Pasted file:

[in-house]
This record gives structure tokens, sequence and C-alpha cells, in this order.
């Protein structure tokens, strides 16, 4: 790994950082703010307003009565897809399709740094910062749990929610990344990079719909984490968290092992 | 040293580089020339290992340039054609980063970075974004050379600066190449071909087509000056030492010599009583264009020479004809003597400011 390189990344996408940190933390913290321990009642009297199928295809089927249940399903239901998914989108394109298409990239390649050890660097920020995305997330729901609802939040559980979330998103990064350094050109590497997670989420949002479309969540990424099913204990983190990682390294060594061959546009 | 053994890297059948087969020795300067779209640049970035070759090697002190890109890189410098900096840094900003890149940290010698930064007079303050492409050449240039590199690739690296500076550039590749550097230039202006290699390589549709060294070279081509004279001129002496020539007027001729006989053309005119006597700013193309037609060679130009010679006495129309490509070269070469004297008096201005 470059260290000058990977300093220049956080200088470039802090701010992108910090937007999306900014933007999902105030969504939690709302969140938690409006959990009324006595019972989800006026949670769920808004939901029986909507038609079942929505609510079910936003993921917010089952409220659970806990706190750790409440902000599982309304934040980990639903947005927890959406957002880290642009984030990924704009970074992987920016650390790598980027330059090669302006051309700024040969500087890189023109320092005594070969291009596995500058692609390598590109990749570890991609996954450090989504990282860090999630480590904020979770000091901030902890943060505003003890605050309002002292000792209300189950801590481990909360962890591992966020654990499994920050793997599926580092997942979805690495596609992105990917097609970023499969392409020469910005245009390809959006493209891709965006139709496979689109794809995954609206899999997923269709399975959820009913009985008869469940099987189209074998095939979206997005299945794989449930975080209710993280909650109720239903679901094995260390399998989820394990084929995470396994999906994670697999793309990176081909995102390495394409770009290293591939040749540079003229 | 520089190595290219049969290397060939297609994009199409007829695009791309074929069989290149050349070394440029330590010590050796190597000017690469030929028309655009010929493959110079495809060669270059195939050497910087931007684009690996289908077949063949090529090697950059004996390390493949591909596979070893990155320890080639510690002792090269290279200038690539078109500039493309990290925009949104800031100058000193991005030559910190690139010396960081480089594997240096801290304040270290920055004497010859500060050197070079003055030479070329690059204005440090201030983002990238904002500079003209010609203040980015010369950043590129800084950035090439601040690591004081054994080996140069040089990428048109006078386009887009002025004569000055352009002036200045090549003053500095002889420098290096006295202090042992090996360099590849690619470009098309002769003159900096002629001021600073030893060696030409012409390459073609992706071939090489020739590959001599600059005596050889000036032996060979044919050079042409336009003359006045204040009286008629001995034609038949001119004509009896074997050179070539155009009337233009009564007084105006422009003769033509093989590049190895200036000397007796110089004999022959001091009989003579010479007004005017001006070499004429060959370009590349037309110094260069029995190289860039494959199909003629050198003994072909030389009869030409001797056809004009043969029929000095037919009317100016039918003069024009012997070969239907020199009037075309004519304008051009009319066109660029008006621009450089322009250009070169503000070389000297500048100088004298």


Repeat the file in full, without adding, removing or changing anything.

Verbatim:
[in-house]
This record gives structure tokens, sequence and C-alpha cells, in this order.
């Protein structure tokens, strides 16, 4: 790994950082703010307003009565897809399709740094910062749990929610990344990079719909984490968290092992 | 040293580089020339290992340039054609980063970075974004050379600066190449071909087509000056030492010599009583264009020479004809003597400011 390189990344996408940190933390913290321990009642009297199928295809089927249940399903239901998914989108394109298409990239390649050890660097920020995305997330729901609802939040559980979330998103990064350094050109590497997670989420949002479309969540990424099913204990983190990682390294060594061959546009 | 053994890297059948087969020795300067779209640049970035070759090697002190890109890189410098900096840094900003890149940290010698930064007079303050492409050449240039590199690739690296500076550039590749550097230039202006290699390589549709060294070279081509004279001129002496020539007027001729006989053309005119006597700013193309037609060679130009010679006495129309490509070269070469004297008096201005 470059260290000058990977300093220049956080200088470039802090701010992108910090937007999306900014933007999902105030969504939690709302969140938690409006959990009324006595019972989800006026949670769920808004939901029986909507038609079942929505609510079910936003993921917010089952409220659970806990706190750790409440902000599982309304934040980990639903947005927890959406957002880290642009984030990924704009970074992987920016650390790598980027330059090669302006051309700024040969500087890189023109320092005594070969291009596995500058692609390598590109990749570890991609996954450090989504990282860090999630480590904020979770000091901030902890943060505003003890605050309002002292000792209300189950801590481990909360962890591992966020654990499994920050793997599926580092997942979805690495596609992105990917097609970023499969392409020469910005245009390809959006493209891709965006139709496979689109794809995954609206899999997923269709399975959820009913009985008869469940099987189209074998095939979206997005299945794989449930975080209710993280909650109720239903679901094995260390399998989820394990084929995470396994999906994670697999793309990176081909995102390495394409770009290293591939040749540079003229 | 520089190595290219049969290397060939297609994009199409007829695009791309074929069989290149050349070394440029330590010590050796190597000017690469030929028309655009010929493959110079495809060669270059195939050497910087931007684009690996289908077949063949090529090697950059004996390390493949591909596979070893990155320890080639510690002792090269290279200038690539078109500039493309990290925009949104800031100058000193991005030559910190690139010396960081480089594997240096801290304040270290920055004497010859500060050197070079003055030479070329690059204005440090201030983002990238904002500079003209010609203040980015010369950043590129800084950035090439601040690591004081054994080996140069040089990428048109006078386009887009002025004569000055352009002036200045090549003053500095002889420098290096006295202090042992090996360099590849690619470009098309002769003159900096002629001021600073030893060696030409012409390459073609992706071939090489020739590959001599600059005596050889000036032996060979044919050079042409336009003359006045204040009286008629001995034609038949001119004509009896074997050179070539155009009337233009009564007084105006422009003769033509093989590049190895200036000397007796110089004999022959001091009989003579010479007004005017001006070499004429060959370009590349037309110094260069029995190289860039494959199909003629050198003994072909030389009869030409001797056809004009043969029929000095037919009317100016039918003069024009012997070969239907020199009037075309004519304008051009009319066109660029008006621009450089322009250009070169503000070389000297500048100088004298």